Q: I own an auto repair shop in Maryland. We’ve switched our compensation plan to a system in which technicians are paid a base salary, plus a bonus based upon billable hours. Since technicians routinely work a 45-hour workweek, must we pay them any overtime? R.B.S., via e-mail
Heads up: The IRS plans to ratchet up the audit pressure on small businesses in the coming months.
Suppose you want to add the new guaranteed minimum withdrawal feature (see above) to an existing variable annuity, but the issuer doesn’t allow that option. Are you out of luck? Not necessarily.
Can’t get enough of a good thing? To hoard even more money for retirement than the tax law allows for qualified plans (such as 401(k)s or pension plans), arrange things so your company makes contributions on your behalf to a nonqualified deferred compensation plan.
Do you run a business through two or more related companies? These days, it’s not unusual for people to own multiple operations. But you could be inadvertently paying more employment tax than required if some of your employees are "shared" by more than one company.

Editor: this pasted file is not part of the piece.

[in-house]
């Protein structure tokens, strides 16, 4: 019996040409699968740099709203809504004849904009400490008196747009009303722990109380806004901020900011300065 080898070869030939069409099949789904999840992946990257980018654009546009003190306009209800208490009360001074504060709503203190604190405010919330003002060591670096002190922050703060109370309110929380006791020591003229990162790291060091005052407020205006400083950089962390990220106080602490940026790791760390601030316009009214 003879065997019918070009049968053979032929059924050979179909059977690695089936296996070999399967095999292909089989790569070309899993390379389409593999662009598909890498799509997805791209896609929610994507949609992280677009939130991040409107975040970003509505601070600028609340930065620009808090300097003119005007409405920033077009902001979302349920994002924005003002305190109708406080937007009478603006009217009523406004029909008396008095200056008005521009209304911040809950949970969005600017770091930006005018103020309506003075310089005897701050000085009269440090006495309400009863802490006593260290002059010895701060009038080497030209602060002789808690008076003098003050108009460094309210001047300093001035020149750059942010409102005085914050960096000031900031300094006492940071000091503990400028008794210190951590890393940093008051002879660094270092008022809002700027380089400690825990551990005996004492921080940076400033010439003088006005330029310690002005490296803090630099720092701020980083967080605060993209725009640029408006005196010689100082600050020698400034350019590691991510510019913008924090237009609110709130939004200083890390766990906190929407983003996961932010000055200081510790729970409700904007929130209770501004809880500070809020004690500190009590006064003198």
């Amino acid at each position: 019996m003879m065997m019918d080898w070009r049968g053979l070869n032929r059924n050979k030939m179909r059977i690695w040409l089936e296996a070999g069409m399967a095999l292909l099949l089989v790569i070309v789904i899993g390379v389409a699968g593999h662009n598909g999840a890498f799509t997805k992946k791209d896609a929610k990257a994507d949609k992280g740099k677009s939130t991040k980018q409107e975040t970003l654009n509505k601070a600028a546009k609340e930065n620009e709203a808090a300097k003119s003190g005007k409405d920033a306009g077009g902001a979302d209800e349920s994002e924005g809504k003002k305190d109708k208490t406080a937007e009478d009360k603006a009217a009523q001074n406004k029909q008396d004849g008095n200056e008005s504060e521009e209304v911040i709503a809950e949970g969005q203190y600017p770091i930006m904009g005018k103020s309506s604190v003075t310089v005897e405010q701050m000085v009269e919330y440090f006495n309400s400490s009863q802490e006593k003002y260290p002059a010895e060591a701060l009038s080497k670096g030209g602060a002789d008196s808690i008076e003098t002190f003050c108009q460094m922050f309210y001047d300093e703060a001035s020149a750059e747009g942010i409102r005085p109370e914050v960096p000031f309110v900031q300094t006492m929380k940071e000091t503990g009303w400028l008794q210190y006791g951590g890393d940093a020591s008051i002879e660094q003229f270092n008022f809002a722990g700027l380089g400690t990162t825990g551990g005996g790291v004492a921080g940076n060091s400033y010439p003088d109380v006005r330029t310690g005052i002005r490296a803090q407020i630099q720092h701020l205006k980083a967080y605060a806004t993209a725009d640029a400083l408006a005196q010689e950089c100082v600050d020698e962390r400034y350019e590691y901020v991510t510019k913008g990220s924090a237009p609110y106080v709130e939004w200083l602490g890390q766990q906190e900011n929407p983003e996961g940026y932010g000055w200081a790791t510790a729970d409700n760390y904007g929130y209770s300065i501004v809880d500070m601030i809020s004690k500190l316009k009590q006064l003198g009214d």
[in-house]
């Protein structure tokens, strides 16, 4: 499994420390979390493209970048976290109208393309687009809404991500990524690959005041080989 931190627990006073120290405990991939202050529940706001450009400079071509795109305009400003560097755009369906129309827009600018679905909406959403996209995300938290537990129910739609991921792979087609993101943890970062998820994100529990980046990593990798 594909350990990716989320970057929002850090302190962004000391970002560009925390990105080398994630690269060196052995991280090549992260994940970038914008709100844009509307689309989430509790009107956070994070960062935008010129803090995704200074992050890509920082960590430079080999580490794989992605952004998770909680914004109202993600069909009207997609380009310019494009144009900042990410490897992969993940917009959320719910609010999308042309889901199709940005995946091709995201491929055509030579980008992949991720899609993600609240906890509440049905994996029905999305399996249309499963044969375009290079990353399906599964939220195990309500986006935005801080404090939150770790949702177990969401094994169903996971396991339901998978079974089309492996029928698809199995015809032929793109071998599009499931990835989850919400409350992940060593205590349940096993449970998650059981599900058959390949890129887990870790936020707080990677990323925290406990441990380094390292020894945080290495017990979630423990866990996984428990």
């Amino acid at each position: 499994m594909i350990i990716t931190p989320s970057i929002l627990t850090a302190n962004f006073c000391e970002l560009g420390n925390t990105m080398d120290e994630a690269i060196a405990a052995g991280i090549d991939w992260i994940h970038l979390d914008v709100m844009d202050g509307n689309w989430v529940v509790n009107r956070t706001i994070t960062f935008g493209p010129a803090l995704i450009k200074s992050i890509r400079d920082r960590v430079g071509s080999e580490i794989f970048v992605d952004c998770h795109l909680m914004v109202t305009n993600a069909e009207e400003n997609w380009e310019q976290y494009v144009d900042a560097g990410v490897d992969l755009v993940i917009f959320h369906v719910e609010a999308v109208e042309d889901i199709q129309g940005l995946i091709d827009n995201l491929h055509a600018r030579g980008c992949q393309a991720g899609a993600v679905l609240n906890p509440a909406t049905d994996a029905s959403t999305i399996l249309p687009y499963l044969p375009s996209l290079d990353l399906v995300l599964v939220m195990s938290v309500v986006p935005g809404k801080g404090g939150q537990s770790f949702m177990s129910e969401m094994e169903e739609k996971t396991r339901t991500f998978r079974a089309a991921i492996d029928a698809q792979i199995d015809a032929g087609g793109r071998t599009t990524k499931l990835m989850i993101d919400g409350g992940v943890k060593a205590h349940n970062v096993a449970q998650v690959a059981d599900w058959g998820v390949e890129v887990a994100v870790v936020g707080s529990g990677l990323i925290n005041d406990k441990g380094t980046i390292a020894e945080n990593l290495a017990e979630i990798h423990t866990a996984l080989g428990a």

Q: I bought a car this year that I used for my sales rep job. My company reimburses me for travel but not the interest I’m paying on a car loan. Can I deduct the interest as a business interest expense? E.L., Islip, N.Y.
For investors relying on variable annuities during their retirement years, it’s no fun watching the stock market intermittently spike and then plummet. When the market is booming, so is your investment. But your return suffers when the market takes a nose dive.
While school is out this summer, your teenage child may work full time or part time. Of course, income taxes will be withheld from those wages, even if your child won’t have any income tax liability for 2005.
With precious little fanfare, the Working Families Tax Relief Act of 2004 revamped the rules for dependency exemptions. It created a uniform definition of "child" and relaxed the requirements for certain taxpayers. But the old rules still apply in some situations, resulting in even greater confusion for taxpayers. Here’s a quick primer on the old rules, plus how you can take advantage of the new rules.
Have you joined the millions of taxpayers who use computer software to complete their tax returns? For do-it-yourselfers, it’s usually faster and easier than plowing through the paper version, and at a relatively low cost.